HONG KONG — A study by scientists at the National University of Singapore (NUS) has identified more than 100 proteins that are actively targeted by artemisinin in the malarial parasite Plasmodium falciparum, which explains why artemisinin is such an effective antimalarial drug and could facilitate the development of urgently needed effective malaria treatment strategies.

The most pathogenic of the human malaria parasites, P. falciparum infects millions of humans and poses a serious public health threat. Artemisinin is currently the most effective drug available against malaria, with combination therapies based on artemisinin and its derivatives being recommended by the World Health Organization (WHO) as the first-line treatment for uncomplicated P. falciparum malaria.

However, while the widespread use of artemisinin-based regimens has markedly reduced the burden of disease in malaria-endemic countries, there is increasing concern regarding the current emergence of artemisinin resistance in parts of Asia, where this will likely become an increasingly serious problem.

“Artemisinin is considered as being the last line of defense against malaria,” said study corresponding author Qingsong Lin, an assistant professor in the Department of Biological Sciences at NUS. “It would be a serious problem and disaster if the [malarial] parasites developed strong drug resistance.”

According to the WHO, as of February 2015 artemisinin resistance had been confirmed in Cambodia, Laos, Myanmar, Thailand and Vietnam. Most patients with resistant parasites still recover receiving an artemisinin-based treatment with an active partner drug.

However, along the Cambodia-Thailand border, P. falciparum has become resistant to almost all of the available antimalarial drugs, meaning that multidrug resistance could soon emerge in other parts of the region, hence the urgent need for new antimalarial treatments.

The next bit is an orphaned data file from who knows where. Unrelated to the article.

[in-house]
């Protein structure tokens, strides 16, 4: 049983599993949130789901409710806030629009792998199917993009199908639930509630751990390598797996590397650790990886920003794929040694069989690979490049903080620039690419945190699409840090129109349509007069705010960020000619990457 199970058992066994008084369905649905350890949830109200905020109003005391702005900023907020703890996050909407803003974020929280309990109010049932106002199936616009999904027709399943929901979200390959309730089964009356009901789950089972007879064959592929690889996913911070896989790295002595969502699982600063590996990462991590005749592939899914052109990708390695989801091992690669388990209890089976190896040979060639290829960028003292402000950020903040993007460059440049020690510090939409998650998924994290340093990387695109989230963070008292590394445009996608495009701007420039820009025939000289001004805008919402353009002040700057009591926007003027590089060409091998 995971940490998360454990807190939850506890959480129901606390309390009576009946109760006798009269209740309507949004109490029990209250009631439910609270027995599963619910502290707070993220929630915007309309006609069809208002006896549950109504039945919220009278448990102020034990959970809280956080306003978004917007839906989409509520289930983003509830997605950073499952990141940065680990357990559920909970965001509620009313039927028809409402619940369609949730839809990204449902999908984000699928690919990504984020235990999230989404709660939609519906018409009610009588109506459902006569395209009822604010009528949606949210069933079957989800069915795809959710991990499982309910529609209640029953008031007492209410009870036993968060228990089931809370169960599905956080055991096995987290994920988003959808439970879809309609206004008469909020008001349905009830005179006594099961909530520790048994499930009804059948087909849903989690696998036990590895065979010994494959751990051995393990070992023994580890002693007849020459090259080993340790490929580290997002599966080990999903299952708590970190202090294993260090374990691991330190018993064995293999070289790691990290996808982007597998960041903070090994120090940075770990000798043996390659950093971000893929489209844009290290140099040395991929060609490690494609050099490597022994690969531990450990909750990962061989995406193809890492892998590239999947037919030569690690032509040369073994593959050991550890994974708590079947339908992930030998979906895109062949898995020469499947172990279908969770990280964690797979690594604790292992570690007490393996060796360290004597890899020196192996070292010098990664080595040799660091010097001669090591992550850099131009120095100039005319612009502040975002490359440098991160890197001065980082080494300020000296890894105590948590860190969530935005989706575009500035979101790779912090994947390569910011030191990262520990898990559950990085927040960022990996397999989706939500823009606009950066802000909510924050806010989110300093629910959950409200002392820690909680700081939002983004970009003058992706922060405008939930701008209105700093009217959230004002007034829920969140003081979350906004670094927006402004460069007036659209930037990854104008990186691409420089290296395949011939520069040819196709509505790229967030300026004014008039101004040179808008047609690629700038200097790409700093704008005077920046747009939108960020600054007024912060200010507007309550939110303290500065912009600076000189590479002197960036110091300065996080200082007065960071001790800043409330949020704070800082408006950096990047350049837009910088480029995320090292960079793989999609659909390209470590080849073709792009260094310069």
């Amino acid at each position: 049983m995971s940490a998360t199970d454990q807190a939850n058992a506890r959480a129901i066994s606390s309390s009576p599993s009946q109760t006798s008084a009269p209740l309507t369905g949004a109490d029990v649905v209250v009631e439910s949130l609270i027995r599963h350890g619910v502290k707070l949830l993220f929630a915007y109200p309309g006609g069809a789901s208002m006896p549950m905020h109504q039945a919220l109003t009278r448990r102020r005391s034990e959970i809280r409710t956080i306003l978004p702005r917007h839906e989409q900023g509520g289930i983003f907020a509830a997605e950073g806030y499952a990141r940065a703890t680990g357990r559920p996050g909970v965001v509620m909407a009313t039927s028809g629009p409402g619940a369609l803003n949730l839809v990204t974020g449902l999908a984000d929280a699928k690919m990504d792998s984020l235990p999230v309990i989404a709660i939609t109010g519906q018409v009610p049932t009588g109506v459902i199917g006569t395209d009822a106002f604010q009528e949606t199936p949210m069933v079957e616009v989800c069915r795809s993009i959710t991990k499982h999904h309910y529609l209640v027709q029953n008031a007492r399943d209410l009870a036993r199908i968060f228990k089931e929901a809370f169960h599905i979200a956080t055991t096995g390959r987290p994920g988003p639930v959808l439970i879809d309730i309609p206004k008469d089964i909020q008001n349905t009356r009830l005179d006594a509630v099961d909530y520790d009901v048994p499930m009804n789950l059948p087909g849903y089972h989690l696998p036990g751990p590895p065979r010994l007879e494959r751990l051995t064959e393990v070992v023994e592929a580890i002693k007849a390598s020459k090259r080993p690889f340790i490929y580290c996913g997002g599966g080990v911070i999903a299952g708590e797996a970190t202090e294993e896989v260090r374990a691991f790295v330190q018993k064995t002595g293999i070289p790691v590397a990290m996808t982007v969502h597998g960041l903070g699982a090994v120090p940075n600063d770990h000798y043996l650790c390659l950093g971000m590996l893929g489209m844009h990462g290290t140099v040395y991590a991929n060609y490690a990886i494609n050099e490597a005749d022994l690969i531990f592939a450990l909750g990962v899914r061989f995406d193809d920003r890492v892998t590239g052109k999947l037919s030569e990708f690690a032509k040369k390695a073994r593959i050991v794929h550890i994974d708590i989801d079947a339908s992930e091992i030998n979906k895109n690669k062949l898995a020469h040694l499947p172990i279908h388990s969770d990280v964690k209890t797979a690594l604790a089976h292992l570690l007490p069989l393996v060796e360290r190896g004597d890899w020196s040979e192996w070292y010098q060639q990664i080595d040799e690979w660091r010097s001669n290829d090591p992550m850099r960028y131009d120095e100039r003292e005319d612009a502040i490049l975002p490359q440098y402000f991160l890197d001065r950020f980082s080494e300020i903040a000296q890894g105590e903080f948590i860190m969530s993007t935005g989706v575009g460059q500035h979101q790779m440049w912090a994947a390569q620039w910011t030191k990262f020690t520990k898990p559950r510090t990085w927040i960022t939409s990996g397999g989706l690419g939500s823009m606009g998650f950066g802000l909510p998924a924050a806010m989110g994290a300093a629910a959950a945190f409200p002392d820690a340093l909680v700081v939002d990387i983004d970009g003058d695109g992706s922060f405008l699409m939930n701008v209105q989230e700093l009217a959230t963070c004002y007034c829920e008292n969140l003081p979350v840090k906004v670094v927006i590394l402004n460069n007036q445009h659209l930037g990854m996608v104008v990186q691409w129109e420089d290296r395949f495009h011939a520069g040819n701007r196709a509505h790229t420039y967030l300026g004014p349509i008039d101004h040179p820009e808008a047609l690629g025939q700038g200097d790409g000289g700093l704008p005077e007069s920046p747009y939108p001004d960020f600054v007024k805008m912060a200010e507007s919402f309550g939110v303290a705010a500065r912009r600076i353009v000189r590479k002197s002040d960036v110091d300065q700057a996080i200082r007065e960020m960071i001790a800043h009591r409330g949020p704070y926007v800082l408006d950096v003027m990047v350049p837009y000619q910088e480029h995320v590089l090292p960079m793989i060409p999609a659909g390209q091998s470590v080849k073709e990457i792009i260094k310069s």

NUS researchers led by Lin and Jigang Wang, a former post-doctoral fellow in the Department of Biological Sciences and Kevin S.W. Tan, an associate professor in the Department of Microbiology and Immunology, developed chemically labeled artemisinin analogs in order to visualize the proteins targeted by artemisinin in P. falciparum, they reported in the Dec. 22, 2015, edition of Nature Communications.

The NUS research team identified 124 proteins to which the antimalarial drug, once activated, binds irreversibly. Many of these proteins are thought to be involved in essential biological processes in the malarial parasite, which would help to explain why artemisinin is such an effective antimalarial drug.

“The targeted proteins are involved in multiple essential biological processes that are required for the parasite’s survival and it is probably the collective effects of promiscuous targeting that kills the parasites,” Lin told BioWorld Asia.

“However, there could be some artemisinin targets that play more important roles in killing the parasite and by studying each individual target, we hope to discover which protein is lethal to the parasite and which could be a potential druggable anti-malaria target.”

In addition, the NUS research team was able to demonstrate for the first time that the main source of the ferrous iron necessary to activate the artemisinin was a specific iron-containing compound called heme, with this iron source previously having been controversial.

The discovery of heme being the source of the iron needed to activate artemisinin was a significant development, as it is important “to know how artemisinin works and to know the source of the activator from the parasites, which is very important for this pro-drug,” explained Lin.

Although additional artemisinin drug targets are likely to exist, these latest findings help to better understand how artemisinin kills the malaria parasite and may help lead to the development of better alternative strategies to treat malaria, given the worrisome emergence of artemisinin resistance in certain parts of the world.

“We are also studying the mechanism of the anti-cancer effects of artemisinin,” said Lin, when asked about his group’s future research plans. In addition “we are trying to develop new artemisinin analogues with better biological activity that is guided by the activation mechanism.”

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